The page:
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Multifaceted Stoichiometry Control of Bacterial Operons Revealed by Deep Proteome Quantification

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Multifaceted Stoichiometry Control of Bacterial Operons Revealed by Deep Proteome Quantification

Jing Zhao et al. Front Genet.

Abstract

More than half of the protein-coding genes in bacteria are organized in polycistronic operons composed of two or more genes. It remains under debate whether the operon organization maintains the stoichiometric expression of the genes within an operon. In this study, we performed a label-free data-independent acquisition hyper reaction monitoring mass-spectrometry (HRM-MS) experiment to quantify the Escherichia coli proteome in exponential phase and quantified 93.6% of the cytosolic proteins, covering 67.9% and 56.0% of the translating polycistronic operons in BW25113 and MG1655 strains, respectively. We found that the translational regulation contributes largely to the proteome complexity: the shorter operons tend to be more tightly controlled for stoichiometry than longer operons; the operons which mainly code for complexes is more tightly controlled for stoichiometry than the operons which mainly code for metabolic pathways. The gene interval (distance between adjacent genes in one operon) may serve as a regulatory factor for stoichiometry. The catalytic efficiency might be a driving force for differential expression of enzymes encoded in one operon. These results illustrated the multifaceted nature of the operon regulation: the operon unified transcriptional level and gene-specific translational level. This multi-level regulation benefits the host by optimizing the efficiency of the productivity of metabolic pathways and maintenance of different types of protein complexes.

Keywords: DIA; HRM-MS; mass-spectrometry; multifaceted stoichiometry control; operons; proteome quantification; translation.

Figures

FIGURE 1
FIGURE 1
Comparison of protein abundances obtained by different label-free quantification methods. (A) Quantified protein numbers in two biological replications of HRM-MS method of two strains. (B,C) The quantification reproducibility of HRM-MS method in relaxed and stringent criteria of two E. coli strains, respectively. R is the Pearson correlation coefficient. The protein abundance range was divided into low (<2.0 log scale), mid (2.0–3.5 log scale) and high (>3.5 log scale) sections. r_low, r_mid and r_high are the Pearson correlation of the proteins in these sections. (D,E) The reproducibility of DDA MS experiment of the two strains. Proteins were quantified using iBAQ method. (F) The peptide coverage of the HRM-MS-identified proteins in two E. coli strains, respectively.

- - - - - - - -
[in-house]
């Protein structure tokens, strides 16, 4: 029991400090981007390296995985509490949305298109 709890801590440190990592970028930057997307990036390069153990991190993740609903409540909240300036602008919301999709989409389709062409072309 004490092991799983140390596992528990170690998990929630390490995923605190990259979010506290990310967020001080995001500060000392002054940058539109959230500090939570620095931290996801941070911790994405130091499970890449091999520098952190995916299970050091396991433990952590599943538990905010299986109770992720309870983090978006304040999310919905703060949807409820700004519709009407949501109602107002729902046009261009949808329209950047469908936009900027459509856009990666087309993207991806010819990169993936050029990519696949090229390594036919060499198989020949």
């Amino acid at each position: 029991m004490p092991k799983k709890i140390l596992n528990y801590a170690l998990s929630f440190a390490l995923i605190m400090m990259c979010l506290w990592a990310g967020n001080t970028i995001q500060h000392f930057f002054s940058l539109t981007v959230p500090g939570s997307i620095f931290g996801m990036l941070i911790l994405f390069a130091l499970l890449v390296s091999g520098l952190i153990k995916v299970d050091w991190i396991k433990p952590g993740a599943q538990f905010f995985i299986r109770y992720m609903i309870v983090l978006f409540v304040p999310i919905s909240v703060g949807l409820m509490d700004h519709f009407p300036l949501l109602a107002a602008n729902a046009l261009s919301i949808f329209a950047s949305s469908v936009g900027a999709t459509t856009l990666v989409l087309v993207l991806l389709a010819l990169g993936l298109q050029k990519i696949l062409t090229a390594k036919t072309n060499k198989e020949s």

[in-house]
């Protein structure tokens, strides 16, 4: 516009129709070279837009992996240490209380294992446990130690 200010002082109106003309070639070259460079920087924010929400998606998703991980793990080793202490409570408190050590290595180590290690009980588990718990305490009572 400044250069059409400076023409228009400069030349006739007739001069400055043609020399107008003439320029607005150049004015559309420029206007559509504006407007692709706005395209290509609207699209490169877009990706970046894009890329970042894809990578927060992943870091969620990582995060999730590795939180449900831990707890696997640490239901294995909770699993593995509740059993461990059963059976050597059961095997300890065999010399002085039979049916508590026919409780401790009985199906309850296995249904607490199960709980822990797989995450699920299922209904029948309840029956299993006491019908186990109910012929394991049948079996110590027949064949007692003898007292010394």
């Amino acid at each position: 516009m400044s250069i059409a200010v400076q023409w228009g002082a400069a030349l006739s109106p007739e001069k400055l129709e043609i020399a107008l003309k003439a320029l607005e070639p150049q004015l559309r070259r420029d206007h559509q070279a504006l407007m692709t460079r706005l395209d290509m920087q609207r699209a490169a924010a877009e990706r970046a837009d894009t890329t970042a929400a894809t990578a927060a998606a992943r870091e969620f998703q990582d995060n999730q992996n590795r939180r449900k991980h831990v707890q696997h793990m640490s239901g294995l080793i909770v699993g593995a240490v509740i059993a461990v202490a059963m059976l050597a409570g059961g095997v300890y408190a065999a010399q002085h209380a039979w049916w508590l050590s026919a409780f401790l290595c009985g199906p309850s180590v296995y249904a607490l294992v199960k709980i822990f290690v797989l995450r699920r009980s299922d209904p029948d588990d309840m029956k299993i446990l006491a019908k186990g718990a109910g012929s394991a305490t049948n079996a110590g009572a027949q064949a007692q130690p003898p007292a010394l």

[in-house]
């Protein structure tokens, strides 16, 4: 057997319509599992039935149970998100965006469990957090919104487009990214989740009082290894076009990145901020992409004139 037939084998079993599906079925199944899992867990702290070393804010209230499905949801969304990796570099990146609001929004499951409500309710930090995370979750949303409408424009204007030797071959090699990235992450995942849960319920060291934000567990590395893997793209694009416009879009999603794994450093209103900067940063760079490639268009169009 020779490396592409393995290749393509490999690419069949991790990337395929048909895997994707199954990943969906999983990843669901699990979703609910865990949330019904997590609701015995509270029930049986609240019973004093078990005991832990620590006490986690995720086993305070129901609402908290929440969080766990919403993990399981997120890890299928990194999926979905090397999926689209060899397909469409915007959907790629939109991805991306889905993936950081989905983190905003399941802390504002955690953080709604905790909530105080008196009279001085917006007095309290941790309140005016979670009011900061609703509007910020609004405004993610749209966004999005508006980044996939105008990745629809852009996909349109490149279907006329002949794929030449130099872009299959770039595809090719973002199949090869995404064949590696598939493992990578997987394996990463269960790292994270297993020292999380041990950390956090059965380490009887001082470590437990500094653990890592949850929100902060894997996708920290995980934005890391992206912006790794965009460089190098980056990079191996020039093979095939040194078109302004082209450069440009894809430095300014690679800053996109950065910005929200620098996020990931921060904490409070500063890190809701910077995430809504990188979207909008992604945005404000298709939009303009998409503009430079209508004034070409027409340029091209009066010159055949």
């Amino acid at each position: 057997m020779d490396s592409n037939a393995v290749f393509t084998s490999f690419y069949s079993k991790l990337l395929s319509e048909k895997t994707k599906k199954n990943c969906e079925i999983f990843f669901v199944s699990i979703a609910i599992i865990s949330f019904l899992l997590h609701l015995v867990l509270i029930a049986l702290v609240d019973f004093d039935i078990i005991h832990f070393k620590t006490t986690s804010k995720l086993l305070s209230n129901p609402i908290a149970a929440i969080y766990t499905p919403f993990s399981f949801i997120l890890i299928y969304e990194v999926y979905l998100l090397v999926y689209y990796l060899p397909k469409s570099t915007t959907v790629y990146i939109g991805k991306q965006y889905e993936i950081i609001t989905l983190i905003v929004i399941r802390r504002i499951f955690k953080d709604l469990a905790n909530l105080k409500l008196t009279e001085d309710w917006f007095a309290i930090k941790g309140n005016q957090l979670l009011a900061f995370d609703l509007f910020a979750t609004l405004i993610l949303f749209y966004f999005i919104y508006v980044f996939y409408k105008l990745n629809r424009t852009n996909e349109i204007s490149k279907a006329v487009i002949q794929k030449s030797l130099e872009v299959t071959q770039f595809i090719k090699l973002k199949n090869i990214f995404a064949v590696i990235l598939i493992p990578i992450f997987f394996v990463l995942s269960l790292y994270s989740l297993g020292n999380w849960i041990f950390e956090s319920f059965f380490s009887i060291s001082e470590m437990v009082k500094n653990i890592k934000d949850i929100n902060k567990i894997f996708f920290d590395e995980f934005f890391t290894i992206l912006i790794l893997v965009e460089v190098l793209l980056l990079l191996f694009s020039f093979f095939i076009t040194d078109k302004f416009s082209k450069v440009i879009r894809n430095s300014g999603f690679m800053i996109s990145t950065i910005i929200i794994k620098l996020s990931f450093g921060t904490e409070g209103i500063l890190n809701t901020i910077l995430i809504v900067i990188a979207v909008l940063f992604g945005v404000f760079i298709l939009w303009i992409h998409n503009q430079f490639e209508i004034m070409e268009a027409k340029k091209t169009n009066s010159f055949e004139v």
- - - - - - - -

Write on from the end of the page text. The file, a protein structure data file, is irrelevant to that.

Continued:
FIGURE 2
FIGURE 2
Protein coefficient of variation (CV) within operons of measured data and randomized negative control.
FIGURE 3
FIGURE 3
Functional-dependence of operon stoichiometry control. (A) Protein CVs within operons, categorized according to the number of genes in operon. RD, randomized data. Blue dashed line represents the median of the randomized data. (B,C) Gene ontology (GO) overrepresentation of the operons with lower CV than the randomized median (L2–L5) and higher CV than the randomized median (H2–H5). The number refer to the number of genes in operon. GO terms with P > 0.001 were considered insignificant and marked as gray. BP, biological process; CC, cell component; MF, molecular function. (B) BW25113 and (C) MG1655 strain.
FIGURE 4
FIGURE 4
Length-dependence of operon stoichiometry control. (A) Linear regression analysis of gene CVs at RNA and protein levels within operon that encodes proteins forming complexes or involving in the metabolic pathways in BW25113 strain. P-values of the regression are indicated in the plots. P < 0.05 are considered significant. RD, randomized control. (B) The RNA–protein scatter plots of the gene expression levels of the “Complex” and “Pathway” operons in two strains, respectively. (C) The correlation coefficient R2 of the RNA–protein correlation shown in (B) panel. (D) The mutual P-value (Mann–Whitney U test) matrix of the protein CV within “Pathway” operons and “Complex” operons, respectively. P < 0.05; ∗∗P < 0.01.
FIGURE 5
FIGURE 5
Examples of “Complex” and “Pathway” operons. (A) The gene expression at RNA and protein levels in E. coli K-12 MG1655 strain. The detailed expression level are marked on the data points. <1 means the expression level is too low to be confidently quantified. (B) Illustrations of the “branch-free” and “branched” pathways. E1 and E2 represent the quantified proteins in the same operon. (C) All nine operons which encodes enzymes that exist in branch-free pathways. Their RNA abundance, protein abundance and KM values were plotted. KM values are plotted in orange bars. Detailed KM values are listed in Table 1. Detailed pathways are illustrated in Supplementary Figure S6.
FIGURE 6
FIGURE 6
Gene intervals in the “Complex” and “Pathway” operons. (A) Illustration of the gene interval within one operon. (B) Distribution of the gene intervals of “Complex” and “Pathway” operons.

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